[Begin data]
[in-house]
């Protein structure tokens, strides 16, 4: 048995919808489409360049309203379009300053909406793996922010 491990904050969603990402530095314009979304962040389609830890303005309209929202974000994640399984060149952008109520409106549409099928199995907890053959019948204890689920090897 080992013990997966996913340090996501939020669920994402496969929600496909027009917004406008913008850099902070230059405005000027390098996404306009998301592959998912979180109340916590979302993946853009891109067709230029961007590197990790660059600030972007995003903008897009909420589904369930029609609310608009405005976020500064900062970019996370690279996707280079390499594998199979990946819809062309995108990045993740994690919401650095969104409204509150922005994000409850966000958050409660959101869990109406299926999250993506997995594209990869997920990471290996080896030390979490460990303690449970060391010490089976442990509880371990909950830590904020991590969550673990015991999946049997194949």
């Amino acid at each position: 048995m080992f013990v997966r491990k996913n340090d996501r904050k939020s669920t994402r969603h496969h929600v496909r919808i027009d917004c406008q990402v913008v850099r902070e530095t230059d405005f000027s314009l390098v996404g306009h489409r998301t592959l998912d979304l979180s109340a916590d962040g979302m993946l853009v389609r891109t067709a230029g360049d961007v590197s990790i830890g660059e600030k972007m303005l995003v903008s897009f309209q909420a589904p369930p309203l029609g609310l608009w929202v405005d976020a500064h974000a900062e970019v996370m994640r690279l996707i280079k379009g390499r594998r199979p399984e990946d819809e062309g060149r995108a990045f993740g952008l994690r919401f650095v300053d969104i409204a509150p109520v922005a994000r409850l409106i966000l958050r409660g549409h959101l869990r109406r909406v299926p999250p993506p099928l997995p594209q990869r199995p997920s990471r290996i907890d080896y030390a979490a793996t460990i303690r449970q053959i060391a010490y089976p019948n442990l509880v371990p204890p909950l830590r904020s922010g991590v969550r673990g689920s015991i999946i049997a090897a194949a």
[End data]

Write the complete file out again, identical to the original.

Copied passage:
[in-house]
């Protein structure tokens, strides 16, 4: 048995919808489409360049309203379009300053909406793996922010 491990904050969603990402530095314009979304962040389609830890303005309209929202974000994640399984060149952008109520409106549409099928199995907890053959019948204890689920090897 080992013990997966996913340090996501939020669920994402496969929600496909027009917004406008913008850099902070230059405005000027390098996404306009998301592959998912979180109340916590979302993946853009891109067709230029961007590197990790660059600030972007995003903008897009909420589904369930029609609310608009405005976020500064900062970019996370690279996707280079390499594998199979990946819809062309995108990045993740994690919401650095969104409204509150922005994000409850966000958050409660959101869990109406299926999250993506997995594209990869997920990471290996080896030390979490460990303690449970060391010490089976442990509880371990909950830590904020991590969550673990015991999946049997194949």
């Amino acid at each position: 048995m080992f013990v997966r491990k996913n340090d996501r904050k939020s669920t994402r969603h496969h929600v496909r919808i027009d917004c406008q990402v913008v850099r902070e530095t230059d405005f000027s314009l390098v996404g306009h489409r998301t592959l998912d979304l979180s109340a916590d962040g979302m993946l853009v389609r891109t067709a230029g360049d961007v590197s990790i830890g660059e600030k972007m303005l995003v903008s897009f309209q909420a589904p369930p309203l029609g609310l608009w929202v405005d976020a500064h974000a900062e970019v996370m994640r690279l996707i280079k379009g390499r594998r199979p399984e990946d819809e062309g060149r995108a990045f993740g952008l994690r919401f650095v300053d969104i409204a509150p109520v922005a994000r409850l409106i966000l958050r409660g549409h959101l869990r109406r909406v299926p999250p993506p099928l997995p594209q990869r199995p997920s990471r290996i907890d080896y030390a979490a793996t460990i303690r449970q053959i060391a010490y089976p019948n442990l509880v371990p204890p909950l830590r904020s922010g991590v969550r673990g689920s015991i999946i049997a090897a194949a």